The objective of the course is to foster ethical reflection on a variety of economic issues by examining problems from economic life and by analyzing (and possibly) solving them with the help of moral philosophy. Participants will be trained in the use of relevant terminology and will develop their skills in advancing and assessing arguments with respect to moral issues and ethical dilemmas emerging in markets and other contexts of social interaction.
Is it possible to provide an ultimate justification of our moral convictions? If yes, how is this possible? If not, what is the alternative? Do we behave morally independently of the context that we are in or does our moral behavior crucially depend on the situation? If this is the case, why is it the case? Is the image of a self-interested individual acting egoistically in the market a scientific representation of economic actors or a fairy tale? Does the answer to this question make any difference for the actual behavior of market participants? How should one decide in a fundamentally uncertain environment in which the future will not necessarily look like the past? Should one stick to rules or be creative and if the latter is the case, in what does creativity amount to and how can it be explained? Does the question "Are market outcomes just?" allow of a concrete, definite answer? Can we fight corruption by changing our moral attitudes or not, that is, is it primarily a moral issue or not? Should the sole aim of business organizations be profit maximization? If not, where should be the limit and who should set and impose it?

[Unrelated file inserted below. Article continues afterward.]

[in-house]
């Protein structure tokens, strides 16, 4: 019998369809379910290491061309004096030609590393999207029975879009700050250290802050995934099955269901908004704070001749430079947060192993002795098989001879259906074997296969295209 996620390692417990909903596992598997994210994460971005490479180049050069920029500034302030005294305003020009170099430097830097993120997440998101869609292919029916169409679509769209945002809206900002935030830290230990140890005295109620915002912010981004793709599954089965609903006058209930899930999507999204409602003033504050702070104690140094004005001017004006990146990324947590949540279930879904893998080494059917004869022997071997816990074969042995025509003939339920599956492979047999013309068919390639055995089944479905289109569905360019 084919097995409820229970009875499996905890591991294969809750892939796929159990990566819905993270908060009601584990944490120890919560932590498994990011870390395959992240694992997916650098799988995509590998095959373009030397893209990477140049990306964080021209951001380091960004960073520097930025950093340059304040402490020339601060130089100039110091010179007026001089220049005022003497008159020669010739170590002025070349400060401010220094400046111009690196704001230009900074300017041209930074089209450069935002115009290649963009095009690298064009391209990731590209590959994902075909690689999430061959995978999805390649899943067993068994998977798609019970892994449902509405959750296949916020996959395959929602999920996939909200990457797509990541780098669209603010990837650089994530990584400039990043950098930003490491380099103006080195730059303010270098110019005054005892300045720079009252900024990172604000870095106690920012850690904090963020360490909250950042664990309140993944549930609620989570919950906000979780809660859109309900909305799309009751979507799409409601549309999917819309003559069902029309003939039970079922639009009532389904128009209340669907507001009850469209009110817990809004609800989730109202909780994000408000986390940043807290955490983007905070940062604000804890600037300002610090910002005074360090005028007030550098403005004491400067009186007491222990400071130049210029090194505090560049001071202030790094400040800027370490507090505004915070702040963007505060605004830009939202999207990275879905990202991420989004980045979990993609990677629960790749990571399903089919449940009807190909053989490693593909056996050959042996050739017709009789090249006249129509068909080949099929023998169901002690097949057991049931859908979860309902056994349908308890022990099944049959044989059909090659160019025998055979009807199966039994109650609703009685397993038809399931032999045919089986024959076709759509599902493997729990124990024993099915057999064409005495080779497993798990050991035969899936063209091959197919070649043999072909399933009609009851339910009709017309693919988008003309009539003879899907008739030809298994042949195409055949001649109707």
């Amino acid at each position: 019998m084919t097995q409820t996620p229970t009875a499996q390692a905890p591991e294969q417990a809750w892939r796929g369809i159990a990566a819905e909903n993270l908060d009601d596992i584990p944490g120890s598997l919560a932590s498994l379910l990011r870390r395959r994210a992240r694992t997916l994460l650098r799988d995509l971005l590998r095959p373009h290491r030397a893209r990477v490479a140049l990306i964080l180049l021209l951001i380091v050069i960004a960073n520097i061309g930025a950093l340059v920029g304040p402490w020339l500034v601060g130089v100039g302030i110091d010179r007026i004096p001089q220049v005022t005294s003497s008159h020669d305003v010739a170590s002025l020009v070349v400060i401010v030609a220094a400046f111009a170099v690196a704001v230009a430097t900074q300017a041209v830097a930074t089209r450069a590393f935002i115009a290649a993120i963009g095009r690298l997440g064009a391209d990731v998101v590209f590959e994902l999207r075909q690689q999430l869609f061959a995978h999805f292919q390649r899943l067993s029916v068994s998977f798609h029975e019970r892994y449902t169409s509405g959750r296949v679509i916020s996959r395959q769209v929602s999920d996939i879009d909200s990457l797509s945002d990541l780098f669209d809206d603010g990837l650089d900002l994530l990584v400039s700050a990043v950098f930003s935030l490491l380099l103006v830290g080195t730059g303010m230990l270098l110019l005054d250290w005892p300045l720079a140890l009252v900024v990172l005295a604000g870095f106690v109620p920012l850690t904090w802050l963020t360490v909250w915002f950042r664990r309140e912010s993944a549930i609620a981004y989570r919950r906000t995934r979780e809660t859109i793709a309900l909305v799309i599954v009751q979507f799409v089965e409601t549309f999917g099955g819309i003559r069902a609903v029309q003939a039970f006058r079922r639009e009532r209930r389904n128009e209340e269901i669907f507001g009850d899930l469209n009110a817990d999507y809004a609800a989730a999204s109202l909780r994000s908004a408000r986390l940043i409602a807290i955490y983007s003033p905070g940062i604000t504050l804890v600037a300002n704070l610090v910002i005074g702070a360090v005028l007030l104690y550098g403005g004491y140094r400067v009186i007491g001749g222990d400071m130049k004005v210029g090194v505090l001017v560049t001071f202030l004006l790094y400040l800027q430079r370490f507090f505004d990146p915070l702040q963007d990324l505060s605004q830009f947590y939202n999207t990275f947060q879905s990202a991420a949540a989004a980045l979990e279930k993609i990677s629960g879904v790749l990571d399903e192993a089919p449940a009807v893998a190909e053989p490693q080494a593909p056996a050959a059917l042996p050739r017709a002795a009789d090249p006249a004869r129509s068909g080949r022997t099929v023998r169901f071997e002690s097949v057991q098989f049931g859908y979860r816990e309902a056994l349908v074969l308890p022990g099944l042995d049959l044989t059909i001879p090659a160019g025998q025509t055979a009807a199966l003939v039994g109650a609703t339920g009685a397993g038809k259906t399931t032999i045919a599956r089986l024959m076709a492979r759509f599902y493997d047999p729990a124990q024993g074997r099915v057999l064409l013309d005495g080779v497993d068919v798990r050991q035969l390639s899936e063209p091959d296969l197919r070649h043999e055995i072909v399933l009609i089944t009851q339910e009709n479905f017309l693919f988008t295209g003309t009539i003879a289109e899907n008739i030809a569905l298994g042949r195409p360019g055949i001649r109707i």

This course is for 2nd year MIA and MPP students only.